Thursday, June 28, 2007

And it's the Culture, stupid...

In a piece titled 'It's the Broken Society, stupid' in today's Spectator, Andrew Neil argues that 'During the Blair–Brown decade social concerns — what kind of society we have become — have gradually replaced economic worries.'

Neil suggests that the underclass is 'increasingly severed, in attitude and cultural values, from the rest of society,' which ends up affecting us all.

The cracks in Britain’s Broken Society, however, go far beyond the underclass, though that is its most serious manifestation. There is a general feeling that, across the social spectrum, Britain has become a coarser, more yobbish society, in which discourtesy has become a national habit and violence is always lurking beneath the surface. A general societal, moral and cultural collapse extends well into the comfortable middle classes and is reflected in manners, dress style, violent demeanour and foul and sloppy language, even among the supposedly educated. In a nation with too many Jade Goodys, it takes a Bollywood actress to remind us of the traditional British virtues of tolerance and courtesy.

In other words, our society needs a new - and better - culture.

Neil's point ties in importantly with what
Fraser Nelson writes, also in today's Spectator, about Gordon Brown's 'Britishness agenda'. The new Prime Minister appears determined to pick up the patriotic mantle consciously dropped by Cameron's Tories. It's a smart move, for many reasons. First, it will play well electorally. Second, Brown, the Scot, is desperate to do something to glue Britain back together again after the fracturing effects of his own party's (originally self-serving) thirst for devolution - the results of which have been only to fan the flames of independence movements.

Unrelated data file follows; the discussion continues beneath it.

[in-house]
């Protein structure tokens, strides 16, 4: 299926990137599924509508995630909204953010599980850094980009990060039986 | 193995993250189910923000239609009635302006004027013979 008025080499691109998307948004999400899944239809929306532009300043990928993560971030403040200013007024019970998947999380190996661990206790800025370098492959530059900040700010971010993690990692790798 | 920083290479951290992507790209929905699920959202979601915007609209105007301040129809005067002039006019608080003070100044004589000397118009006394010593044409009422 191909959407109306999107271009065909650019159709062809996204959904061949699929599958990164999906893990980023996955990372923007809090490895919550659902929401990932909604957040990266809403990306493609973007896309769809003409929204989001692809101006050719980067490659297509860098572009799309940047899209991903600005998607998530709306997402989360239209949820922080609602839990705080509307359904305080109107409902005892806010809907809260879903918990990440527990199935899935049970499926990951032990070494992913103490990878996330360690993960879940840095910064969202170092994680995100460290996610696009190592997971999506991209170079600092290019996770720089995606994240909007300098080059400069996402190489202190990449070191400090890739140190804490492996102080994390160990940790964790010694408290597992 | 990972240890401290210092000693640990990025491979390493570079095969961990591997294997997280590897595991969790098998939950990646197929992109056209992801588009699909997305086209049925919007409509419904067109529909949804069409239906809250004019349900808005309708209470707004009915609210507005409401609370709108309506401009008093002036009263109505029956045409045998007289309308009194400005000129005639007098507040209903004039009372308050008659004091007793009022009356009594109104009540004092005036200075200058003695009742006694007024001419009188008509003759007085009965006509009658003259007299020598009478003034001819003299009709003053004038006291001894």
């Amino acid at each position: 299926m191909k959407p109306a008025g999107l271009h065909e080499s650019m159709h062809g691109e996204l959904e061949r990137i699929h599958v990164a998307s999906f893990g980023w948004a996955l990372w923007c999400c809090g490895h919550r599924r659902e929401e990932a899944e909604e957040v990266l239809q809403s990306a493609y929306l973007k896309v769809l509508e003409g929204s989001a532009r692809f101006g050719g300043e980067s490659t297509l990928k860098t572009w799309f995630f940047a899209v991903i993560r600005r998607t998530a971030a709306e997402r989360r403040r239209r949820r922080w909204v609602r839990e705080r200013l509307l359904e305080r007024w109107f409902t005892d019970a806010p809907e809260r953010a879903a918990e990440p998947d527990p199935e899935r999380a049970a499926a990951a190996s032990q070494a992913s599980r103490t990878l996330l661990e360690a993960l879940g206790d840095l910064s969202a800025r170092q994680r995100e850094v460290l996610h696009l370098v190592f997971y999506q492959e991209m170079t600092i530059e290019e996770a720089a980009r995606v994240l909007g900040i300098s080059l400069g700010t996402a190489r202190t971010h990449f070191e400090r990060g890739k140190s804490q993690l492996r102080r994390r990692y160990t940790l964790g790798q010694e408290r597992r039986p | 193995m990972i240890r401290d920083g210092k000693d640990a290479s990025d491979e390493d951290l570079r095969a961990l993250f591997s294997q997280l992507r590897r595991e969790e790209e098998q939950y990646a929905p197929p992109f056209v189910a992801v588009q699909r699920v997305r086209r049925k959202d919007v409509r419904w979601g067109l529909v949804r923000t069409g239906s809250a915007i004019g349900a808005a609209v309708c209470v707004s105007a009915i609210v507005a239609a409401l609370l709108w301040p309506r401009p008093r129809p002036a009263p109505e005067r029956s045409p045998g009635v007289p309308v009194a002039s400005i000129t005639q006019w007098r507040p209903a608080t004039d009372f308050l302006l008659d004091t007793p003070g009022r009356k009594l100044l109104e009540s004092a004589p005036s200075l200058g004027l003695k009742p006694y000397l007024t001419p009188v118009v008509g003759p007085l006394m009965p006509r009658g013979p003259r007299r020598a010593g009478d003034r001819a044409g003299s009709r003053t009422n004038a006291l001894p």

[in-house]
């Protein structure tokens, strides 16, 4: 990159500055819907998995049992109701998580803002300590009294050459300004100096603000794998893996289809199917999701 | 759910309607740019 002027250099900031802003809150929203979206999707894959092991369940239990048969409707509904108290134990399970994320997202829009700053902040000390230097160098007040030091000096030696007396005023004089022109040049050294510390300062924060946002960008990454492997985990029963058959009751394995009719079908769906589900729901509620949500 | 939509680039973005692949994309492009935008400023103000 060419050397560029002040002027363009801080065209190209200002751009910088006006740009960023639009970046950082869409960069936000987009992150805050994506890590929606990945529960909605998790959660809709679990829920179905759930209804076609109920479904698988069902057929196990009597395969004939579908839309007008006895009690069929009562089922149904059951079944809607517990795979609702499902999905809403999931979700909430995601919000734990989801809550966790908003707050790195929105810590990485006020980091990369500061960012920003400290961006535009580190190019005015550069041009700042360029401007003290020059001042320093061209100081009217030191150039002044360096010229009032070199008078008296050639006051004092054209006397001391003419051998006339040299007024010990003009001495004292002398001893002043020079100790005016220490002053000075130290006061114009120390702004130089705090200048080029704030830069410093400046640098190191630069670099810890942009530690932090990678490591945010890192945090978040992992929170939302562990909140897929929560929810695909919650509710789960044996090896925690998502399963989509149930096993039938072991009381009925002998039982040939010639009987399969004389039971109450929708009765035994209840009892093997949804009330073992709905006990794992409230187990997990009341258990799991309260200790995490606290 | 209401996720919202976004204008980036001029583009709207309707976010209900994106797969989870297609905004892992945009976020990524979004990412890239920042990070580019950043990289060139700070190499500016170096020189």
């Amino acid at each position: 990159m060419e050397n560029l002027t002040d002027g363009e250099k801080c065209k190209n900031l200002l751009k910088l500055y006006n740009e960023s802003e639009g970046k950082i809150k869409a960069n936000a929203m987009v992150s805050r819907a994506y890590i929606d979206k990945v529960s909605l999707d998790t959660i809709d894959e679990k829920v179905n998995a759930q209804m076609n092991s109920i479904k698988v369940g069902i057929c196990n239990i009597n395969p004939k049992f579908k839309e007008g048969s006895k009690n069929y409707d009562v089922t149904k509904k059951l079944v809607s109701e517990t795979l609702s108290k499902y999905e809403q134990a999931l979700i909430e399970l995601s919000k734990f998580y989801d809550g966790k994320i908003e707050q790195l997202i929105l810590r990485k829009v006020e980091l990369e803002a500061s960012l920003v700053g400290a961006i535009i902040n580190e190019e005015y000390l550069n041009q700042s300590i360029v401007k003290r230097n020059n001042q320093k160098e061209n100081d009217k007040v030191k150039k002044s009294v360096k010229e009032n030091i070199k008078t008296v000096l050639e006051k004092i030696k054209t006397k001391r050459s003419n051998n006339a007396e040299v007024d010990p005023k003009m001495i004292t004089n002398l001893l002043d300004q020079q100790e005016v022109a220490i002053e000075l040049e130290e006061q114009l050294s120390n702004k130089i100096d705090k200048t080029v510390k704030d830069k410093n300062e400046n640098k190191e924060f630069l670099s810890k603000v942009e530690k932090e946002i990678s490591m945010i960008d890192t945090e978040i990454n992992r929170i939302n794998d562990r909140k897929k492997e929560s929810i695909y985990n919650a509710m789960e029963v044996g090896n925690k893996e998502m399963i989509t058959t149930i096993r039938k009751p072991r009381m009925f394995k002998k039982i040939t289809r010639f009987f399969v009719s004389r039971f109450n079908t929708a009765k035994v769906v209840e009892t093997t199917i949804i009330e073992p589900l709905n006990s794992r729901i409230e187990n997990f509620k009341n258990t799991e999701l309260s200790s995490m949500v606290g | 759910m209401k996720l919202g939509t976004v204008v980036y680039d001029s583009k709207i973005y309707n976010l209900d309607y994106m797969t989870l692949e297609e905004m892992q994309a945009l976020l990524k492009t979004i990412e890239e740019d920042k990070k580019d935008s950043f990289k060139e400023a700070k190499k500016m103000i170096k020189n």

Nelson writes:

He [Brown] has made remarkable progress in a short space of time. Last summer, he rather wonderfully declared that ‘my wife comes from Middle England’, as if he were a mediaeval king who wished to make peace with a new dominion by marrying a local. Now he realises he is not engaged in battle for a territory but a cultural war, which he can win by posing as a heavyweight statesman with an instinctive grasp of ordinary Britons’ anxieties and aspirations versus decadent, faddish Mr Cameron with his hopelessly out-of-touch coterie.

Part of the new cultural war is the increasingly vital question of what it means to be British. Brown is known to be favourable to the idea of 'settling' the question in the form of a written constitution. Were he to go for this - and he might - those 'traditional British virtues' of which Neil writes would need to be enshrined. And the big question in the current political culture is: Will they?

1 comment:

Anonymous said...

just stopping by to say hi